Five issues facing the Yankees in the second half
It would be a stretch to say Yankees general manager Brian Cashman is desperate to land a starting pitcher before the trade deadline, but it is a glaring need. Luis Severino has established himself as an ace (14-2, 2.31 ERA) and CC Sabathia has been mostly solid, going 6-4 with a 3.51. But Sabathia is 37 and, after him, the drop-off is dramatic. Masahiro Tanaka, Sonny Gray and Domingo German have each had their moments, but the reality is their respective ERAs are 4.54, 5.46 and 5.49, respectively. Cashman has one of the top farm systems from which to make a trade, but the market is thin, with J.A. Happ, Michael Fulmer and Cole Hamels among the many starting options the Yankees have been scouting.
Stanton’s continued resurgence
Giancarlo Stanton couldn’t have had a much worse start to his career in pinstripes, slashing .230/.313/.425 the first month. But, despite some of his rough treatment by Stadium fans, those numbers have steadily improved. He slashed .264/.330/.516 in May and since June 1 those numbers are .317/.378/.581. Overall, Stanton is hitting .278/.346/.518 with 23 homers and 55 RBIs, numbers that aren’t terribly far behind those he put up last season in winning the NL MVP.
The Gleyber and Gary show
Rookie Gleyber Torres made an immediate impact after his big-league debut April 22 with his work at second base and, more significant, at the plate helping to spark the Yankees. He landed on the DL July 5 with a right hip strain but is slated to return shortly after the All-Star break. The Yankees have missed him, especially at the plate where he has amassed 15 home runs in 62 games. Gary Sanchez, meanwhile, is expected to return from his DL stint (right groin strain) on Friday. Though Sanchez hasn’t yet gotten it going offensively and Austin Romine has filled in admirably, if the Yankees catch Boston in the second half then Sanchez will likely have played a major role in it.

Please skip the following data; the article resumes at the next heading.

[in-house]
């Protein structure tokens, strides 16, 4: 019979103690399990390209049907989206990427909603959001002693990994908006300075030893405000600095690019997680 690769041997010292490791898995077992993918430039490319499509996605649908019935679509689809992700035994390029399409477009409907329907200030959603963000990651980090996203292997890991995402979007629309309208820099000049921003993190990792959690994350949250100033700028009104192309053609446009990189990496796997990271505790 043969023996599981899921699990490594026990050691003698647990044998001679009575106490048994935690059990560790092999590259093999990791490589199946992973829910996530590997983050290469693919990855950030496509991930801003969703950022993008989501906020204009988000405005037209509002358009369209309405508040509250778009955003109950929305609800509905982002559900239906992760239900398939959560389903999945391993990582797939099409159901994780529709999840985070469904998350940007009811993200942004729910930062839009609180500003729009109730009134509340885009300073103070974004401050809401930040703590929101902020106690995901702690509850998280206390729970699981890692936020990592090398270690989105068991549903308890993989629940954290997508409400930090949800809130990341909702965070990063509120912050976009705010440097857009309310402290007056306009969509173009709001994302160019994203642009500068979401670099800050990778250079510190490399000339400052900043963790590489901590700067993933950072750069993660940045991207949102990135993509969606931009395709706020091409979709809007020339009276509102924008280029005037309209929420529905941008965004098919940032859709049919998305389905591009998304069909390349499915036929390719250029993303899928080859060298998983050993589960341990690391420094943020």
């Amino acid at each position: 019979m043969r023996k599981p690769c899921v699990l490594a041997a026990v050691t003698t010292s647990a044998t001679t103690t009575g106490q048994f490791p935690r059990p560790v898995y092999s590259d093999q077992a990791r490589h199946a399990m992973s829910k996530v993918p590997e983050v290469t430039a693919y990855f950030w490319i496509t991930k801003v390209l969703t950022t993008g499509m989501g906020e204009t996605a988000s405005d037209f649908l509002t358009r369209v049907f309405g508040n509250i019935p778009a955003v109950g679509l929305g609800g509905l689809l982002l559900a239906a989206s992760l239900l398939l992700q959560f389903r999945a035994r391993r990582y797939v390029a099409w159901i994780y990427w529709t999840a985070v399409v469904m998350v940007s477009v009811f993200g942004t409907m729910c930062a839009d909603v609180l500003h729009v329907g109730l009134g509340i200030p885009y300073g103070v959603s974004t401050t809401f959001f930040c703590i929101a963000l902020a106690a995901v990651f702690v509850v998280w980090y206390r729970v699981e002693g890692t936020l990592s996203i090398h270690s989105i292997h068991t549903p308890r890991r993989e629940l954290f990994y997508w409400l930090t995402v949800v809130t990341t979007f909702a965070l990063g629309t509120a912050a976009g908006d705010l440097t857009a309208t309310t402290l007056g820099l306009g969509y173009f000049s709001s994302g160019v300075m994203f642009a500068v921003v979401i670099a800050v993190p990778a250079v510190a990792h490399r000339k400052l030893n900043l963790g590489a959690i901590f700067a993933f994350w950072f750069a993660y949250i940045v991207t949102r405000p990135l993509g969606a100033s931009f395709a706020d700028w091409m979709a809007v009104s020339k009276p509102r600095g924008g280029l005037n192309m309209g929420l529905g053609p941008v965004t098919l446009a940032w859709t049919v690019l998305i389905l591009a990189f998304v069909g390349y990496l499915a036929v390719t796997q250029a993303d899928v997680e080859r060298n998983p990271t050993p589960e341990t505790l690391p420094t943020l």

Many fans were ready to run Dellin Betances out of town when, coupled with his poor end to last season, he started poorly this season. But Betances seems to have recaptured the form that made him an All-Star in four straight seasons (2014-17). After allowing a run to the Red Sox May 10, which actually lowered his ERA to 5.62 from 5.79, the 6-8 righthander posted an 0.71 ERA over his final 25 appearances before the break, striking out 42 in 25 1⁄3 innings. The bullpen has been mostly terrific all season and Betances has established himself as the unit’s most feared arm along with Aroldis Chapman.
If there was one player not wanting the extended break this week it probably was Greg Bird. The lefty-swinging first baseman mostly struggled at the plate since his season started May 25, but there have been signs that he is finding his rhythm. Bird hit .281 with a .984 OPS the last nine games before the break, hitting three homers and driving in 12 runs. Of Bird’s 30 hits this season, 17 are for extra bases (including eight homers), and it can’t be understated what consistent production from Bird would mean to the Yankees’ lineup.